All spatial analyses were performed using ArcGIS (Environmental Systems Research Institute 2008) with the help of different tools: the kernel analysis was performed with the Home Range Tool (Rodgers et al. 2007); net primary production raster was converted using Marine Geospatial Ecology Tools (Roberts et al. 2010); the extraction of raster values for each point was obtained using the Spatial Analyst Tools package; while all distances were calculated using the ET Geo Wizards package (Tchoukanski 2012). Since all environmental variables were strongly correlated, we chose to use only one of them in the following analysis to avoid problems in parameter estimation (Zuur et al. 2007). Hence, habitat selection was assessed using logistic regression with the use/availability of each location being treated as the dependent variable and net primary production being treated as the independent variable (R Development Core Team 2012). The relationship between the maximum distance covered by breeders during their foraging excursion and the weight of the chick at the moment of adult departure was analyzed by linear regression (R Development Core Team 2012).
A total of 14 Wedge-tailed Shearwaters were tagged, but unfortunately four individuals lost their GPS logger. Two consecutive trips were recorded for one bird and three consecutive trips for a second bird. The remaining eight individuals were recorded during only one foraging trip (Table 1). Eleven foraging trips out of 13 were complete, with recorded positions from the beginning to the end. The remaining two trips were incomplete since the device switched off before the first return (after 3 and 4 days), and the birds were re-caught after 8 and 9 days respectively from GPS deployment. In these two cases, we could not determine the temporal length of the trip since we could not conclusively determine if the bird came back to the colony before it was re-caught. Most (61.5%) of the trips lasted 1 day, 15.4% lasted 2 days and the remaining 23.1% lasted > 3 days (Table 1). All birds took the same main direction from the colony, heading east (Fig. 1). Kernel utilization distribution at 50% identified one core area of 3,313 km2, whose centroid was located about 117 km east of the breeding colony. The exploited area was located just outside the granitic bank, close to its boundaries (Fig. 1). Compared to marine habitat available, breeding Wedge-tailed Shearwaters selected a foraging area characterized by higher values of primary production (Z = 6.203, P< 0.001). The use range was 323.5–505.2 mg C m-2 day-1 (average = 404.43 ±53.5 mg C m-2 day-1) while the available range was 267.1–538.7 mg C m-2 day-1 (average = 356.5 ±67.1 mg C m-2day-1).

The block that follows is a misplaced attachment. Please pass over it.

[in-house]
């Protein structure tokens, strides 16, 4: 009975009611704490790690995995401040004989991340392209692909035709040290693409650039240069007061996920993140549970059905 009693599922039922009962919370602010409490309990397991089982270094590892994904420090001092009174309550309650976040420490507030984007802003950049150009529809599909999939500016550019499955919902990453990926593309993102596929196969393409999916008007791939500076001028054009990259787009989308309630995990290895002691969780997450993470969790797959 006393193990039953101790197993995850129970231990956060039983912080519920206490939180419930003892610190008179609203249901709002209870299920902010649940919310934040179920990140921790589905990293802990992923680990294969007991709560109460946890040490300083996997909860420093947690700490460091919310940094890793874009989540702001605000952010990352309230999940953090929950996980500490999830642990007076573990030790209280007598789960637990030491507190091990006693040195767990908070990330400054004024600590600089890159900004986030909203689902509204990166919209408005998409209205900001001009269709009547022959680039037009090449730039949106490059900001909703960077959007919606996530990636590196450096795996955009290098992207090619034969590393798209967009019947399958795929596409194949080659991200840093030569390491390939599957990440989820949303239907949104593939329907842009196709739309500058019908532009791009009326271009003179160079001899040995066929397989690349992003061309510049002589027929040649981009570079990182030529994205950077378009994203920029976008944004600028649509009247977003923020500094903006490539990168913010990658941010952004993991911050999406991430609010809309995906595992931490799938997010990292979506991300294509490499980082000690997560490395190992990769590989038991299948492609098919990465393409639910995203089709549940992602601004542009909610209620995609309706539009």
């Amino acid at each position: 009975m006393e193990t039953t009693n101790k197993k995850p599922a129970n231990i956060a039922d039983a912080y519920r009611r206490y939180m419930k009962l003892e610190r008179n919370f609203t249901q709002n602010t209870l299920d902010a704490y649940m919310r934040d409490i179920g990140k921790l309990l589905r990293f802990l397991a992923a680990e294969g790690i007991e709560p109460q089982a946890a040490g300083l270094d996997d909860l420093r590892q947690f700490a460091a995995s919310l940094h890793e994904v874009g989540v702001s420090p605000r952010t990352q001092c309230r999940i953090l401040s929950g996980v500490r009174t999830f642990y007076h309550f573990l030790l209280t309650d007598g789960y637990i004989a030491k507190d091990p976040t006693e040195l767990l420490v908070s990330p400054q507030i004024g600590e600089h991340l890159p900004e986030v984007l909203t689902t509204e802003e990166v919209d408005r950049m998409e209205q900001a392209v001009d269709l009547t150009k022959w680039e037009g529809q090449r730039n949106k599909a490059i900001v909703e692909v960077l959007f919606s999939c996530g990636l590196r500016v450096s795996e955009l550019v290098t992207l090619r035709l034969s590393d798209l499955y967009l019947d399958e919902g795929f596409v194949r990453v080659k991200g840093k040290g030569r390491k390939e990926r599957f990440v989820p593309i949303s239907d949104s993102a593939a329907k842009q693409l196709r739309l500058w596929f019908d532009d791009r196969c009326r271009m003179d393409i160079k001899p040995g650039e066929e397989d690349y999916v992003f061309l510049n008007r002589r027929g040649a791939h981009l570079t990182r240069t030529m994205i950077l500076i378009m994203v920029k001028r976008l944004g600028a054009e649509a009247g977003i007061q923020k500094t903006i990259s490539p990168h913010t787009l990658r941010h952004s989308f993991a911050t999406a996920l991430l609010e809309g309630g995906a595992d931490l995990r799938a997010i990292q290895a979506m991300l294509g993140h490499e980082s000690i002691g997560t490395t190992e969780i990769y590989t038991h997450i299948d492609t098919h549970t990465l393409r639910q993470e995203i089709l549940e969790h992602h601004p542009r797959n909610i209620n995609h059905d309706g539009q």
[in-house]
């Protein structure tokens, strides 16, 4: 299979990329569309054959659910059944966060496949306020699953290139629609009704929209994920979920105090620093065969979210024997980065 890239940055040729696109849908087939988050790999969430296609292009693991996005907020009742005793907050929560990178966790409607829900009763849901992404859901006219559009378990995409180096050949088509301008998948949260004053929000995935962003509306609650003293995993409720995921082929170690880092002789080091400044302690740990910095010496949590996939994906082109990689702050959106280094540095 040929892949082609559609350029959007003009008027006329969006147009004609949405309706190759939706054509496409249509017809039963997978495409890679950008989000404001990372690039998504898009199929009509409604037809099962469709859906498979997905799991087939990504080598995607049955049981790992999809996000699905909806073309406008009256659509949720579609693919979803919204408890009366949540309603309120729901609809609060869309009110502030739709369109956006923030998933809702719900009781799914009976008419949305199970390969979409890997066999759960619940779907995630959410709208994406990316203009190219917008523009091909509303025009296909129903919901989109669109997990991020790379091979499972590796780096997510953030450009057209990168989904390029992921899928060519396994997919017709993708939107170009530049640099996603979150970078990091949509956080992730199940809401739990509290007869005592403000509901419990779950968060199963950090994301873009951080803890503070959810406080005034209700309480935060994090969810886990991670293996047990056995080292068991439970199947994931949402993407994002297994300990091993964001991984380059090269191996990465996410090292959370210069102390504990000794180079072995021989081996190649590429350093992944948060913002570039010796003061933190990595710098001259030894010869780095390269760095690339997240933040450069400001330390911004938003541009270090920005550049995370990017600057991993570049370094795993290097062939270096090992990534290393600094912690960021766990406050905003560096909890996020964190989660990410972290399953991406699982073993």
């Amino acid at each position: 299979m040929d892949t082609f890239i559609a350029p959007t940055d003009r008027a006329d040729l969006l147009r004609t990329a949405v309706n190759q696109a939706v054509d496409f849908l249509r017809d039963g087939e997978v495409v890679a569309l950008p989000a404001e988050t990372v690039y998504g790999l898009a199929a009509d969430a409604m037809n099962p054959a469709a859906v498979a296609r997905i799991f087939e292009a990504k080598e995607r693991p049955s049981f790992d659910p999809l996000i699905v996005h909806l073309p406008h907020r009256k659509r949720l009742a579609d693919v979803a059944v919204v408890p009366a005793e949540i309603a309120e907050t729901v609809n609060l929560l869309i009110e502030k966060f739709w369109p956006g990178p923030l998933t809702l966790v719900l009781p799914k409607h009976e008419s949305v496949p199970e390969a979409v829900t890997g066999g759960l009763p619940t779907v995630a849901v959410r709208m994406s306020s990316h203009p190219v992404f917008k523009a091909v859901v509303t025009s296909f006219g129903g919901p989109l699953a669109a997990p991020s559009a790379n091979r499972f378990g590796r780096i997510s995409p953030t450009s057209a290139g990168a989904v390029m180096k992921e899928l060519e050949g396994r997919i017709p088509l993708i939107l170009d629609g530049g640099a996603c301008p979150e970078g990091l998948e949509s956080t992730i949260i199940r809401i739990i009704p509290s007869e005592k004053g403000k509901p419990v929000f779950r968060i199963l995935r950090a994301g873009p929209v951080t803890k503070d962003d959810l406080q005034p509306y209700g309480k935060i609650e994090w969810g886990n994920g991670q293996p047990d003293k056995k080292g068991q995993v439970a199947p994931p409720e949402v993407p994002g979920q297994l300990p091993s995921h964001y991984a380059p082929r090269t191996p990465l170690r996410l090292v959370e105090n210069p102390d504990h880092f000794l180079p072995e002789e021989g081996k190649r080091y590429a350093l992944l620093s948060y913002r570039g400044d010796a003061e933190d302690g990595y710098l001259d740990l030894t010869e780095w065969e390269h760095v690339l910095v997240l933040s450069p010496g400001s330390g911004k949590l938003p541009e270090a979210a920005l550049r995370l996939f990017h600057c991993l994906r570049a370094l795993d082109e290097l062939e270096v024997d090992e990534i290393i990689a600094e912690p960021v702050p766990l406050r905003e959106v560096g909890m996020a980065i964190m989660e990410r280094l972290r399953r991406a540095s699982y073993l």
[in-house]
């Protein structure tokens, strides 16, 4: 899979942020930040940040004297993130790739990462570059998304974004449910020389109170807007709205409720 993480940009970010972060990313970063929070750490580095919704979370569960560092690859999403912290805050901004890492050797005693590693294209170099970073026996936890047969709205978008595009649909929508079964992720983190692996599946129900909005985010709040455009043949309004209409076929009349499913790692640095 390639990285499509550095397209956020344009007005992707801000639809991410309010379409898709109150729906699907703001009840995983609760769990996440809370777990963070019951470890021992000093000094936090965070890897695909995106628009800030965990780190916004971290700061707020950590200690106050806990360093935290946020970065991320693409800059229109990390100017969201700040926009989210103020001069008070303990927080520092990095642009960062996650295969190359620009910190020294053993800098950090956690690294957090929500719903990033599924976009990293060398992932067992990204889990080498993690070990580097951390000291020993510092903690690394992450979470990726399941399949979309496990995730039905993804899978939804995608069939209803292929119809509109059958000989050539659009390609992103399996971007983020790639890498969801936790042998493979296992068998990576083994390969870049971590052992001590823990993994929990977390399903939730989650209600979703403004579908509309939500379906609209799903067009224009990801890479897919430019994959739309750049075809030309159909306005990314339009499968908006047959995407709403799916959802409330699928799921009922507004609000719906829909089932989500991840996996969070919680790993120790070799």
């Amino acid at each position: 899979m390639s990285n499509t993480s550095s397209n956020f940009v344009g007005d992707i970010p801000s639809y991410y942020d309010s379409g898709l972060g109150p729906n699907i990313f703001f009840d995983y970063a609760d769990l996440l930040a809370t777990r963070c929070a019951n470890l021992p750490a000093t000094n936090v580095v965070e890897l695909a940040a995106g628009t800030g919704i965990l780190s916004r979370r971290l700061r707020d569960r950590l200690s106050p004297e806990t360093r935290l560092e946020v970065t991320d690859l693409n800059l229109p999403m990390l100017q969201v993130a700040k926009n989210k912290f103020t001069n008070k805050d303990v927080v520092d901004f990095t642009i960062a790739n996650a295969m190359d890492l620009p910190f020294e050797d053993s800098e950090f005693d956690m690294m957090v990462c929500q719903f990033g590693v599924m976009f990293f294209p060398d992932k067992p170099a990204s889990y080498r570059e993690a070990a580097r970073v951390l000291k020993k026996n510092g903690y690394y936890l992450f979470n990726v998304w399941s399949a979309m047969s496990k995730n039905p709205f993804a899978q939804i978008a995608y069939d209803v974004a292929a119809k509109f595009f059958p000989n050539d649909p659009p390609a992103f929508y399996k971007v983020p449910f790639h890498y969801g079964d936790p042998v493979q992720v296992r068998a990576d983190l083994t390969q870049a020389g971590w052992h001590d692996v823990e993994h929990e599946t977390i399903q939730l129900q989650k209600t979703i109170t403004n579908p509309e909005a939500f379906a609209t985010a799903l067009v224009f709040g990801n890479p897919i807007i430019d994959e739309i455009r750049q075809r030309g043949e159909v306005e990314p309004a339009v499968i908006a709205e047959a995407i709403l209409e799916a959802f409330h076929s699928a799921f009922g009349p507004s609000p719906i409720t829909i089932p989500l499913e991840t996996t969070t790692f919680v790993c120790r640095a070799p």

Summary data for 10 tracked Wedge-tailed Shearwaters. Parameters are: Device (%) = proportion of device (including waterproof covering and Tesa tape) to each marked individual's weight; Trip Number = number of recorded consecutive trips; % Tracked Days = proportion of tracked days of the total number of days the marked individual spent with the device; and Max Distance (km) = Euclidean distance from the breeding colony and farthest recorded location.
Chick weight averaged 198.2 g (Range = 34.4–445.2, n = 9). Using a log fit, the maximum distance covered by breeders during foraging trips was positively related to the chick weight (linear regression: t = 3.35, R 2 = 0.616, P= 0.012). The variance accounted for chick weight was 61.6%.
During the chick-rearing phase, several pelagic bird species perform a dual foraging strategy, alternating short trips used for chick provisioning and longer trips mainly used for self-provisioning (Weimerskirch et al. 1994). This behavior allows birds to balance the need of regularly visiting the colony on the one hand, with accessing better foraging areas farther from the colony on the other hand. Normally, during the early chick-rearing period, chicks need to be fed often and regularly, forcing breeders to make short trips and, in some cases, to exploit less profitable areas than those exploited with longer trips (see Cecere et al. 2013). Congdon et al. (2005) have described a dual foraging strategy for Wedge-tailed Shearwaters breeding on Heron Island, Australia, with foraging adults performing short-trip cycles of multiple 1- to 4-day trips followed by a single long trip of approximately 8 days. In the current study, only one trip out of 13 (7.7%) lasted more than 4 days (a second one may have lasted more than 4 days, but the GPS ran out of battery power before individual returned). The infrequent occurrence of long lasting foraging trips (> 4 days), normally used by most shearwater species for self-provisioning (Weimerskirch et al. 1994), could be due to the opportunity for self-provisioning during shorter trips (≤ 4 days). A specific study analyzing the length of foraging trips carried out throughout the whole chick-rearing period will be required to test this hypothesis. It is possible that long lasting trips may occur more frequently during the late chickrearing period. This hypothesis is supported by the positive relationship between chick weight and maximum distance covered by adults during their foraging excursions.